By itself, even the most public of scandals won’t fix the police, the banks, the energy companies. It’s time for the sledgehammer

These institutions are behaving like alcoholics who cannot resist another drink

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Over the last few years much light has been shed on institutions that previously functioned in semi-darkness. One consequence is that we know more about the misconduct, greed or incompetence of those whom we used to trust. Yet the misconduct, greed or incompetence recurs like some eternal nightmare. The light might be brighter but the offenders do not seem to care. From bankers to the police, nothing seems to be learned from the previous scandal. Instead, there is a familiar sequence. A crisis erupts in some revered institution; for a time, all hell breaks loose; then the fuming scrutiny subsides and, sooner or later, the same offence is committed again.

Recall the raging headlines in relation to the Metropolitan Police after the original Macpherson inquiry into the murder of Stephen Lawrence. Or the discovery of unhealthy relationships between officers and journalists in the various hacking investigations. Or the revelation of a scandalous cover-up over the Hillsborough stadium disaster. None brought about a culture of determined virtue. Next, we had the Plebgate saga that led to the downfall of an elected cabinet minister. Mendacity and cover-up played their parts once more.

In 2008, bankers who had led economies to the precipice and grabbed vast bonuses fleetingly showed a degree of contrition in public. Now, they go for it all once more, grabbing even bigger bonuses although aware of the outrage that will follow.

The layers of BBC management with blurred lines of responsibility for output were the fundamental cause of the recent crises that have rocked the Corporation. But as the broadcaster bids for a higher licence fee, it is threatening to cut output while the layers of managers remain largely in place.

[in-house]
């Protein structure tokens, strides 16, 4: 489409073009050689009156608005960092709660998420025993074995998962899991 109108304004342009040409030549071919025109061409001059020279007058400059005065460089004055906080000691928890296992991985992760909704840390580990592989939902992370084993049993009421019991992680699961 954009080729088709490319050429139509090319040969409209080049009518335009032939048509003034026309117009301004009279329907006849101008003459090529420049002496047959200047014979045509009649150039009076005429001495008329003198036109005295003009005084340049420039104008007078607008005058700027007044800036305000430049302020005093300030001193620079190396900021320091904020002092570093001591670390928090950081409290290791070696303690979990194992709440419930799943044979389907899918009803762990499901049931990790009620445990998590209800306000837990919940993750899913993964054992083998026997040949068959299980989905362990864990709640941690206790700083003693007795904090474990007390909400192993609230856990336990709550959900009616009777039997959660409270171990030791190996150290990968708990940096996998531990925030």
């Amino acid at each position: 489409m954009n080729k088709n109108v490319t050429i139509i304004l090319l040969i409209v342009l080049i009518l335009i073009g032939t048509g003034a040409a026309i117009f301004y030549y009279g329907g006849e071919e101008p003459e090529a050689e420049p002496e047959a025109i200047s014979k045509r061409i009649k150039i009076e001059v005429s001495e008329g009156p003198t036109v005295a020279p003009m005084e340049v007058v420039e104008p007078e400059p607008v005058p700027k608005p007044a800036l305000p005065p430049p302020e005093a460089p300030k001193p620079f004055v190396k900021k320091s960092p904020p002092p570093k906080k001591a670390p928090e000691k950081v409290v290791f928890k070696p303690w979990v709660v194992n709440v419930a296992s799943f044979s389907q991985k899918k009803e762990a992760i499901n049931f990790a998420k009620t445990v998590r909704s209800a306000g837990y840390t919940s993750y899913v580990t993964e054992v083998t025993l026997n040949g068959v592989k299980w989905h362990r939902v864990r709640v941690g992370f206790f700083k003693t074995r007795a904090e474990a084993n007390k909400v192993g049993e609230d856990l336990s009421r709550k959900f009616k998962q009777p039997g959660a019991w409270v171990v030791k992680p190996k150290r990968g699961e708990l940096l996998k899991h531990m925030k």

And what about newspapers? Some journalists broke the law to get stories. In response, newspapers insist they are above the law, seeing no reason why they should accept the regulation Parliament seeks.

Meanwhile, energy companies are under huge political and public pressure over their pricing policies. Yet their response, last autumn, was yet more above-inflation increases in customer bills.

Recurrence is the theme, here. All these different industries and institutions are behaving like alcoholics who know they are in trouble but cannot resist another drink – and, on some level, believe that they are entitled to have one. What is the mindset of the senior bankers at the Co-op who have done little in their new posts?

They will have seen what has happened to others who showed indiscriminate greed. Still they go ahead, though, awarding themselves gargantuan bonuses. What was the thinking, after all the coverage of police misconduct, behind the suggestion the best way of dealing with Andrew Mitchell was to lie about what he said in a private meeting with officers?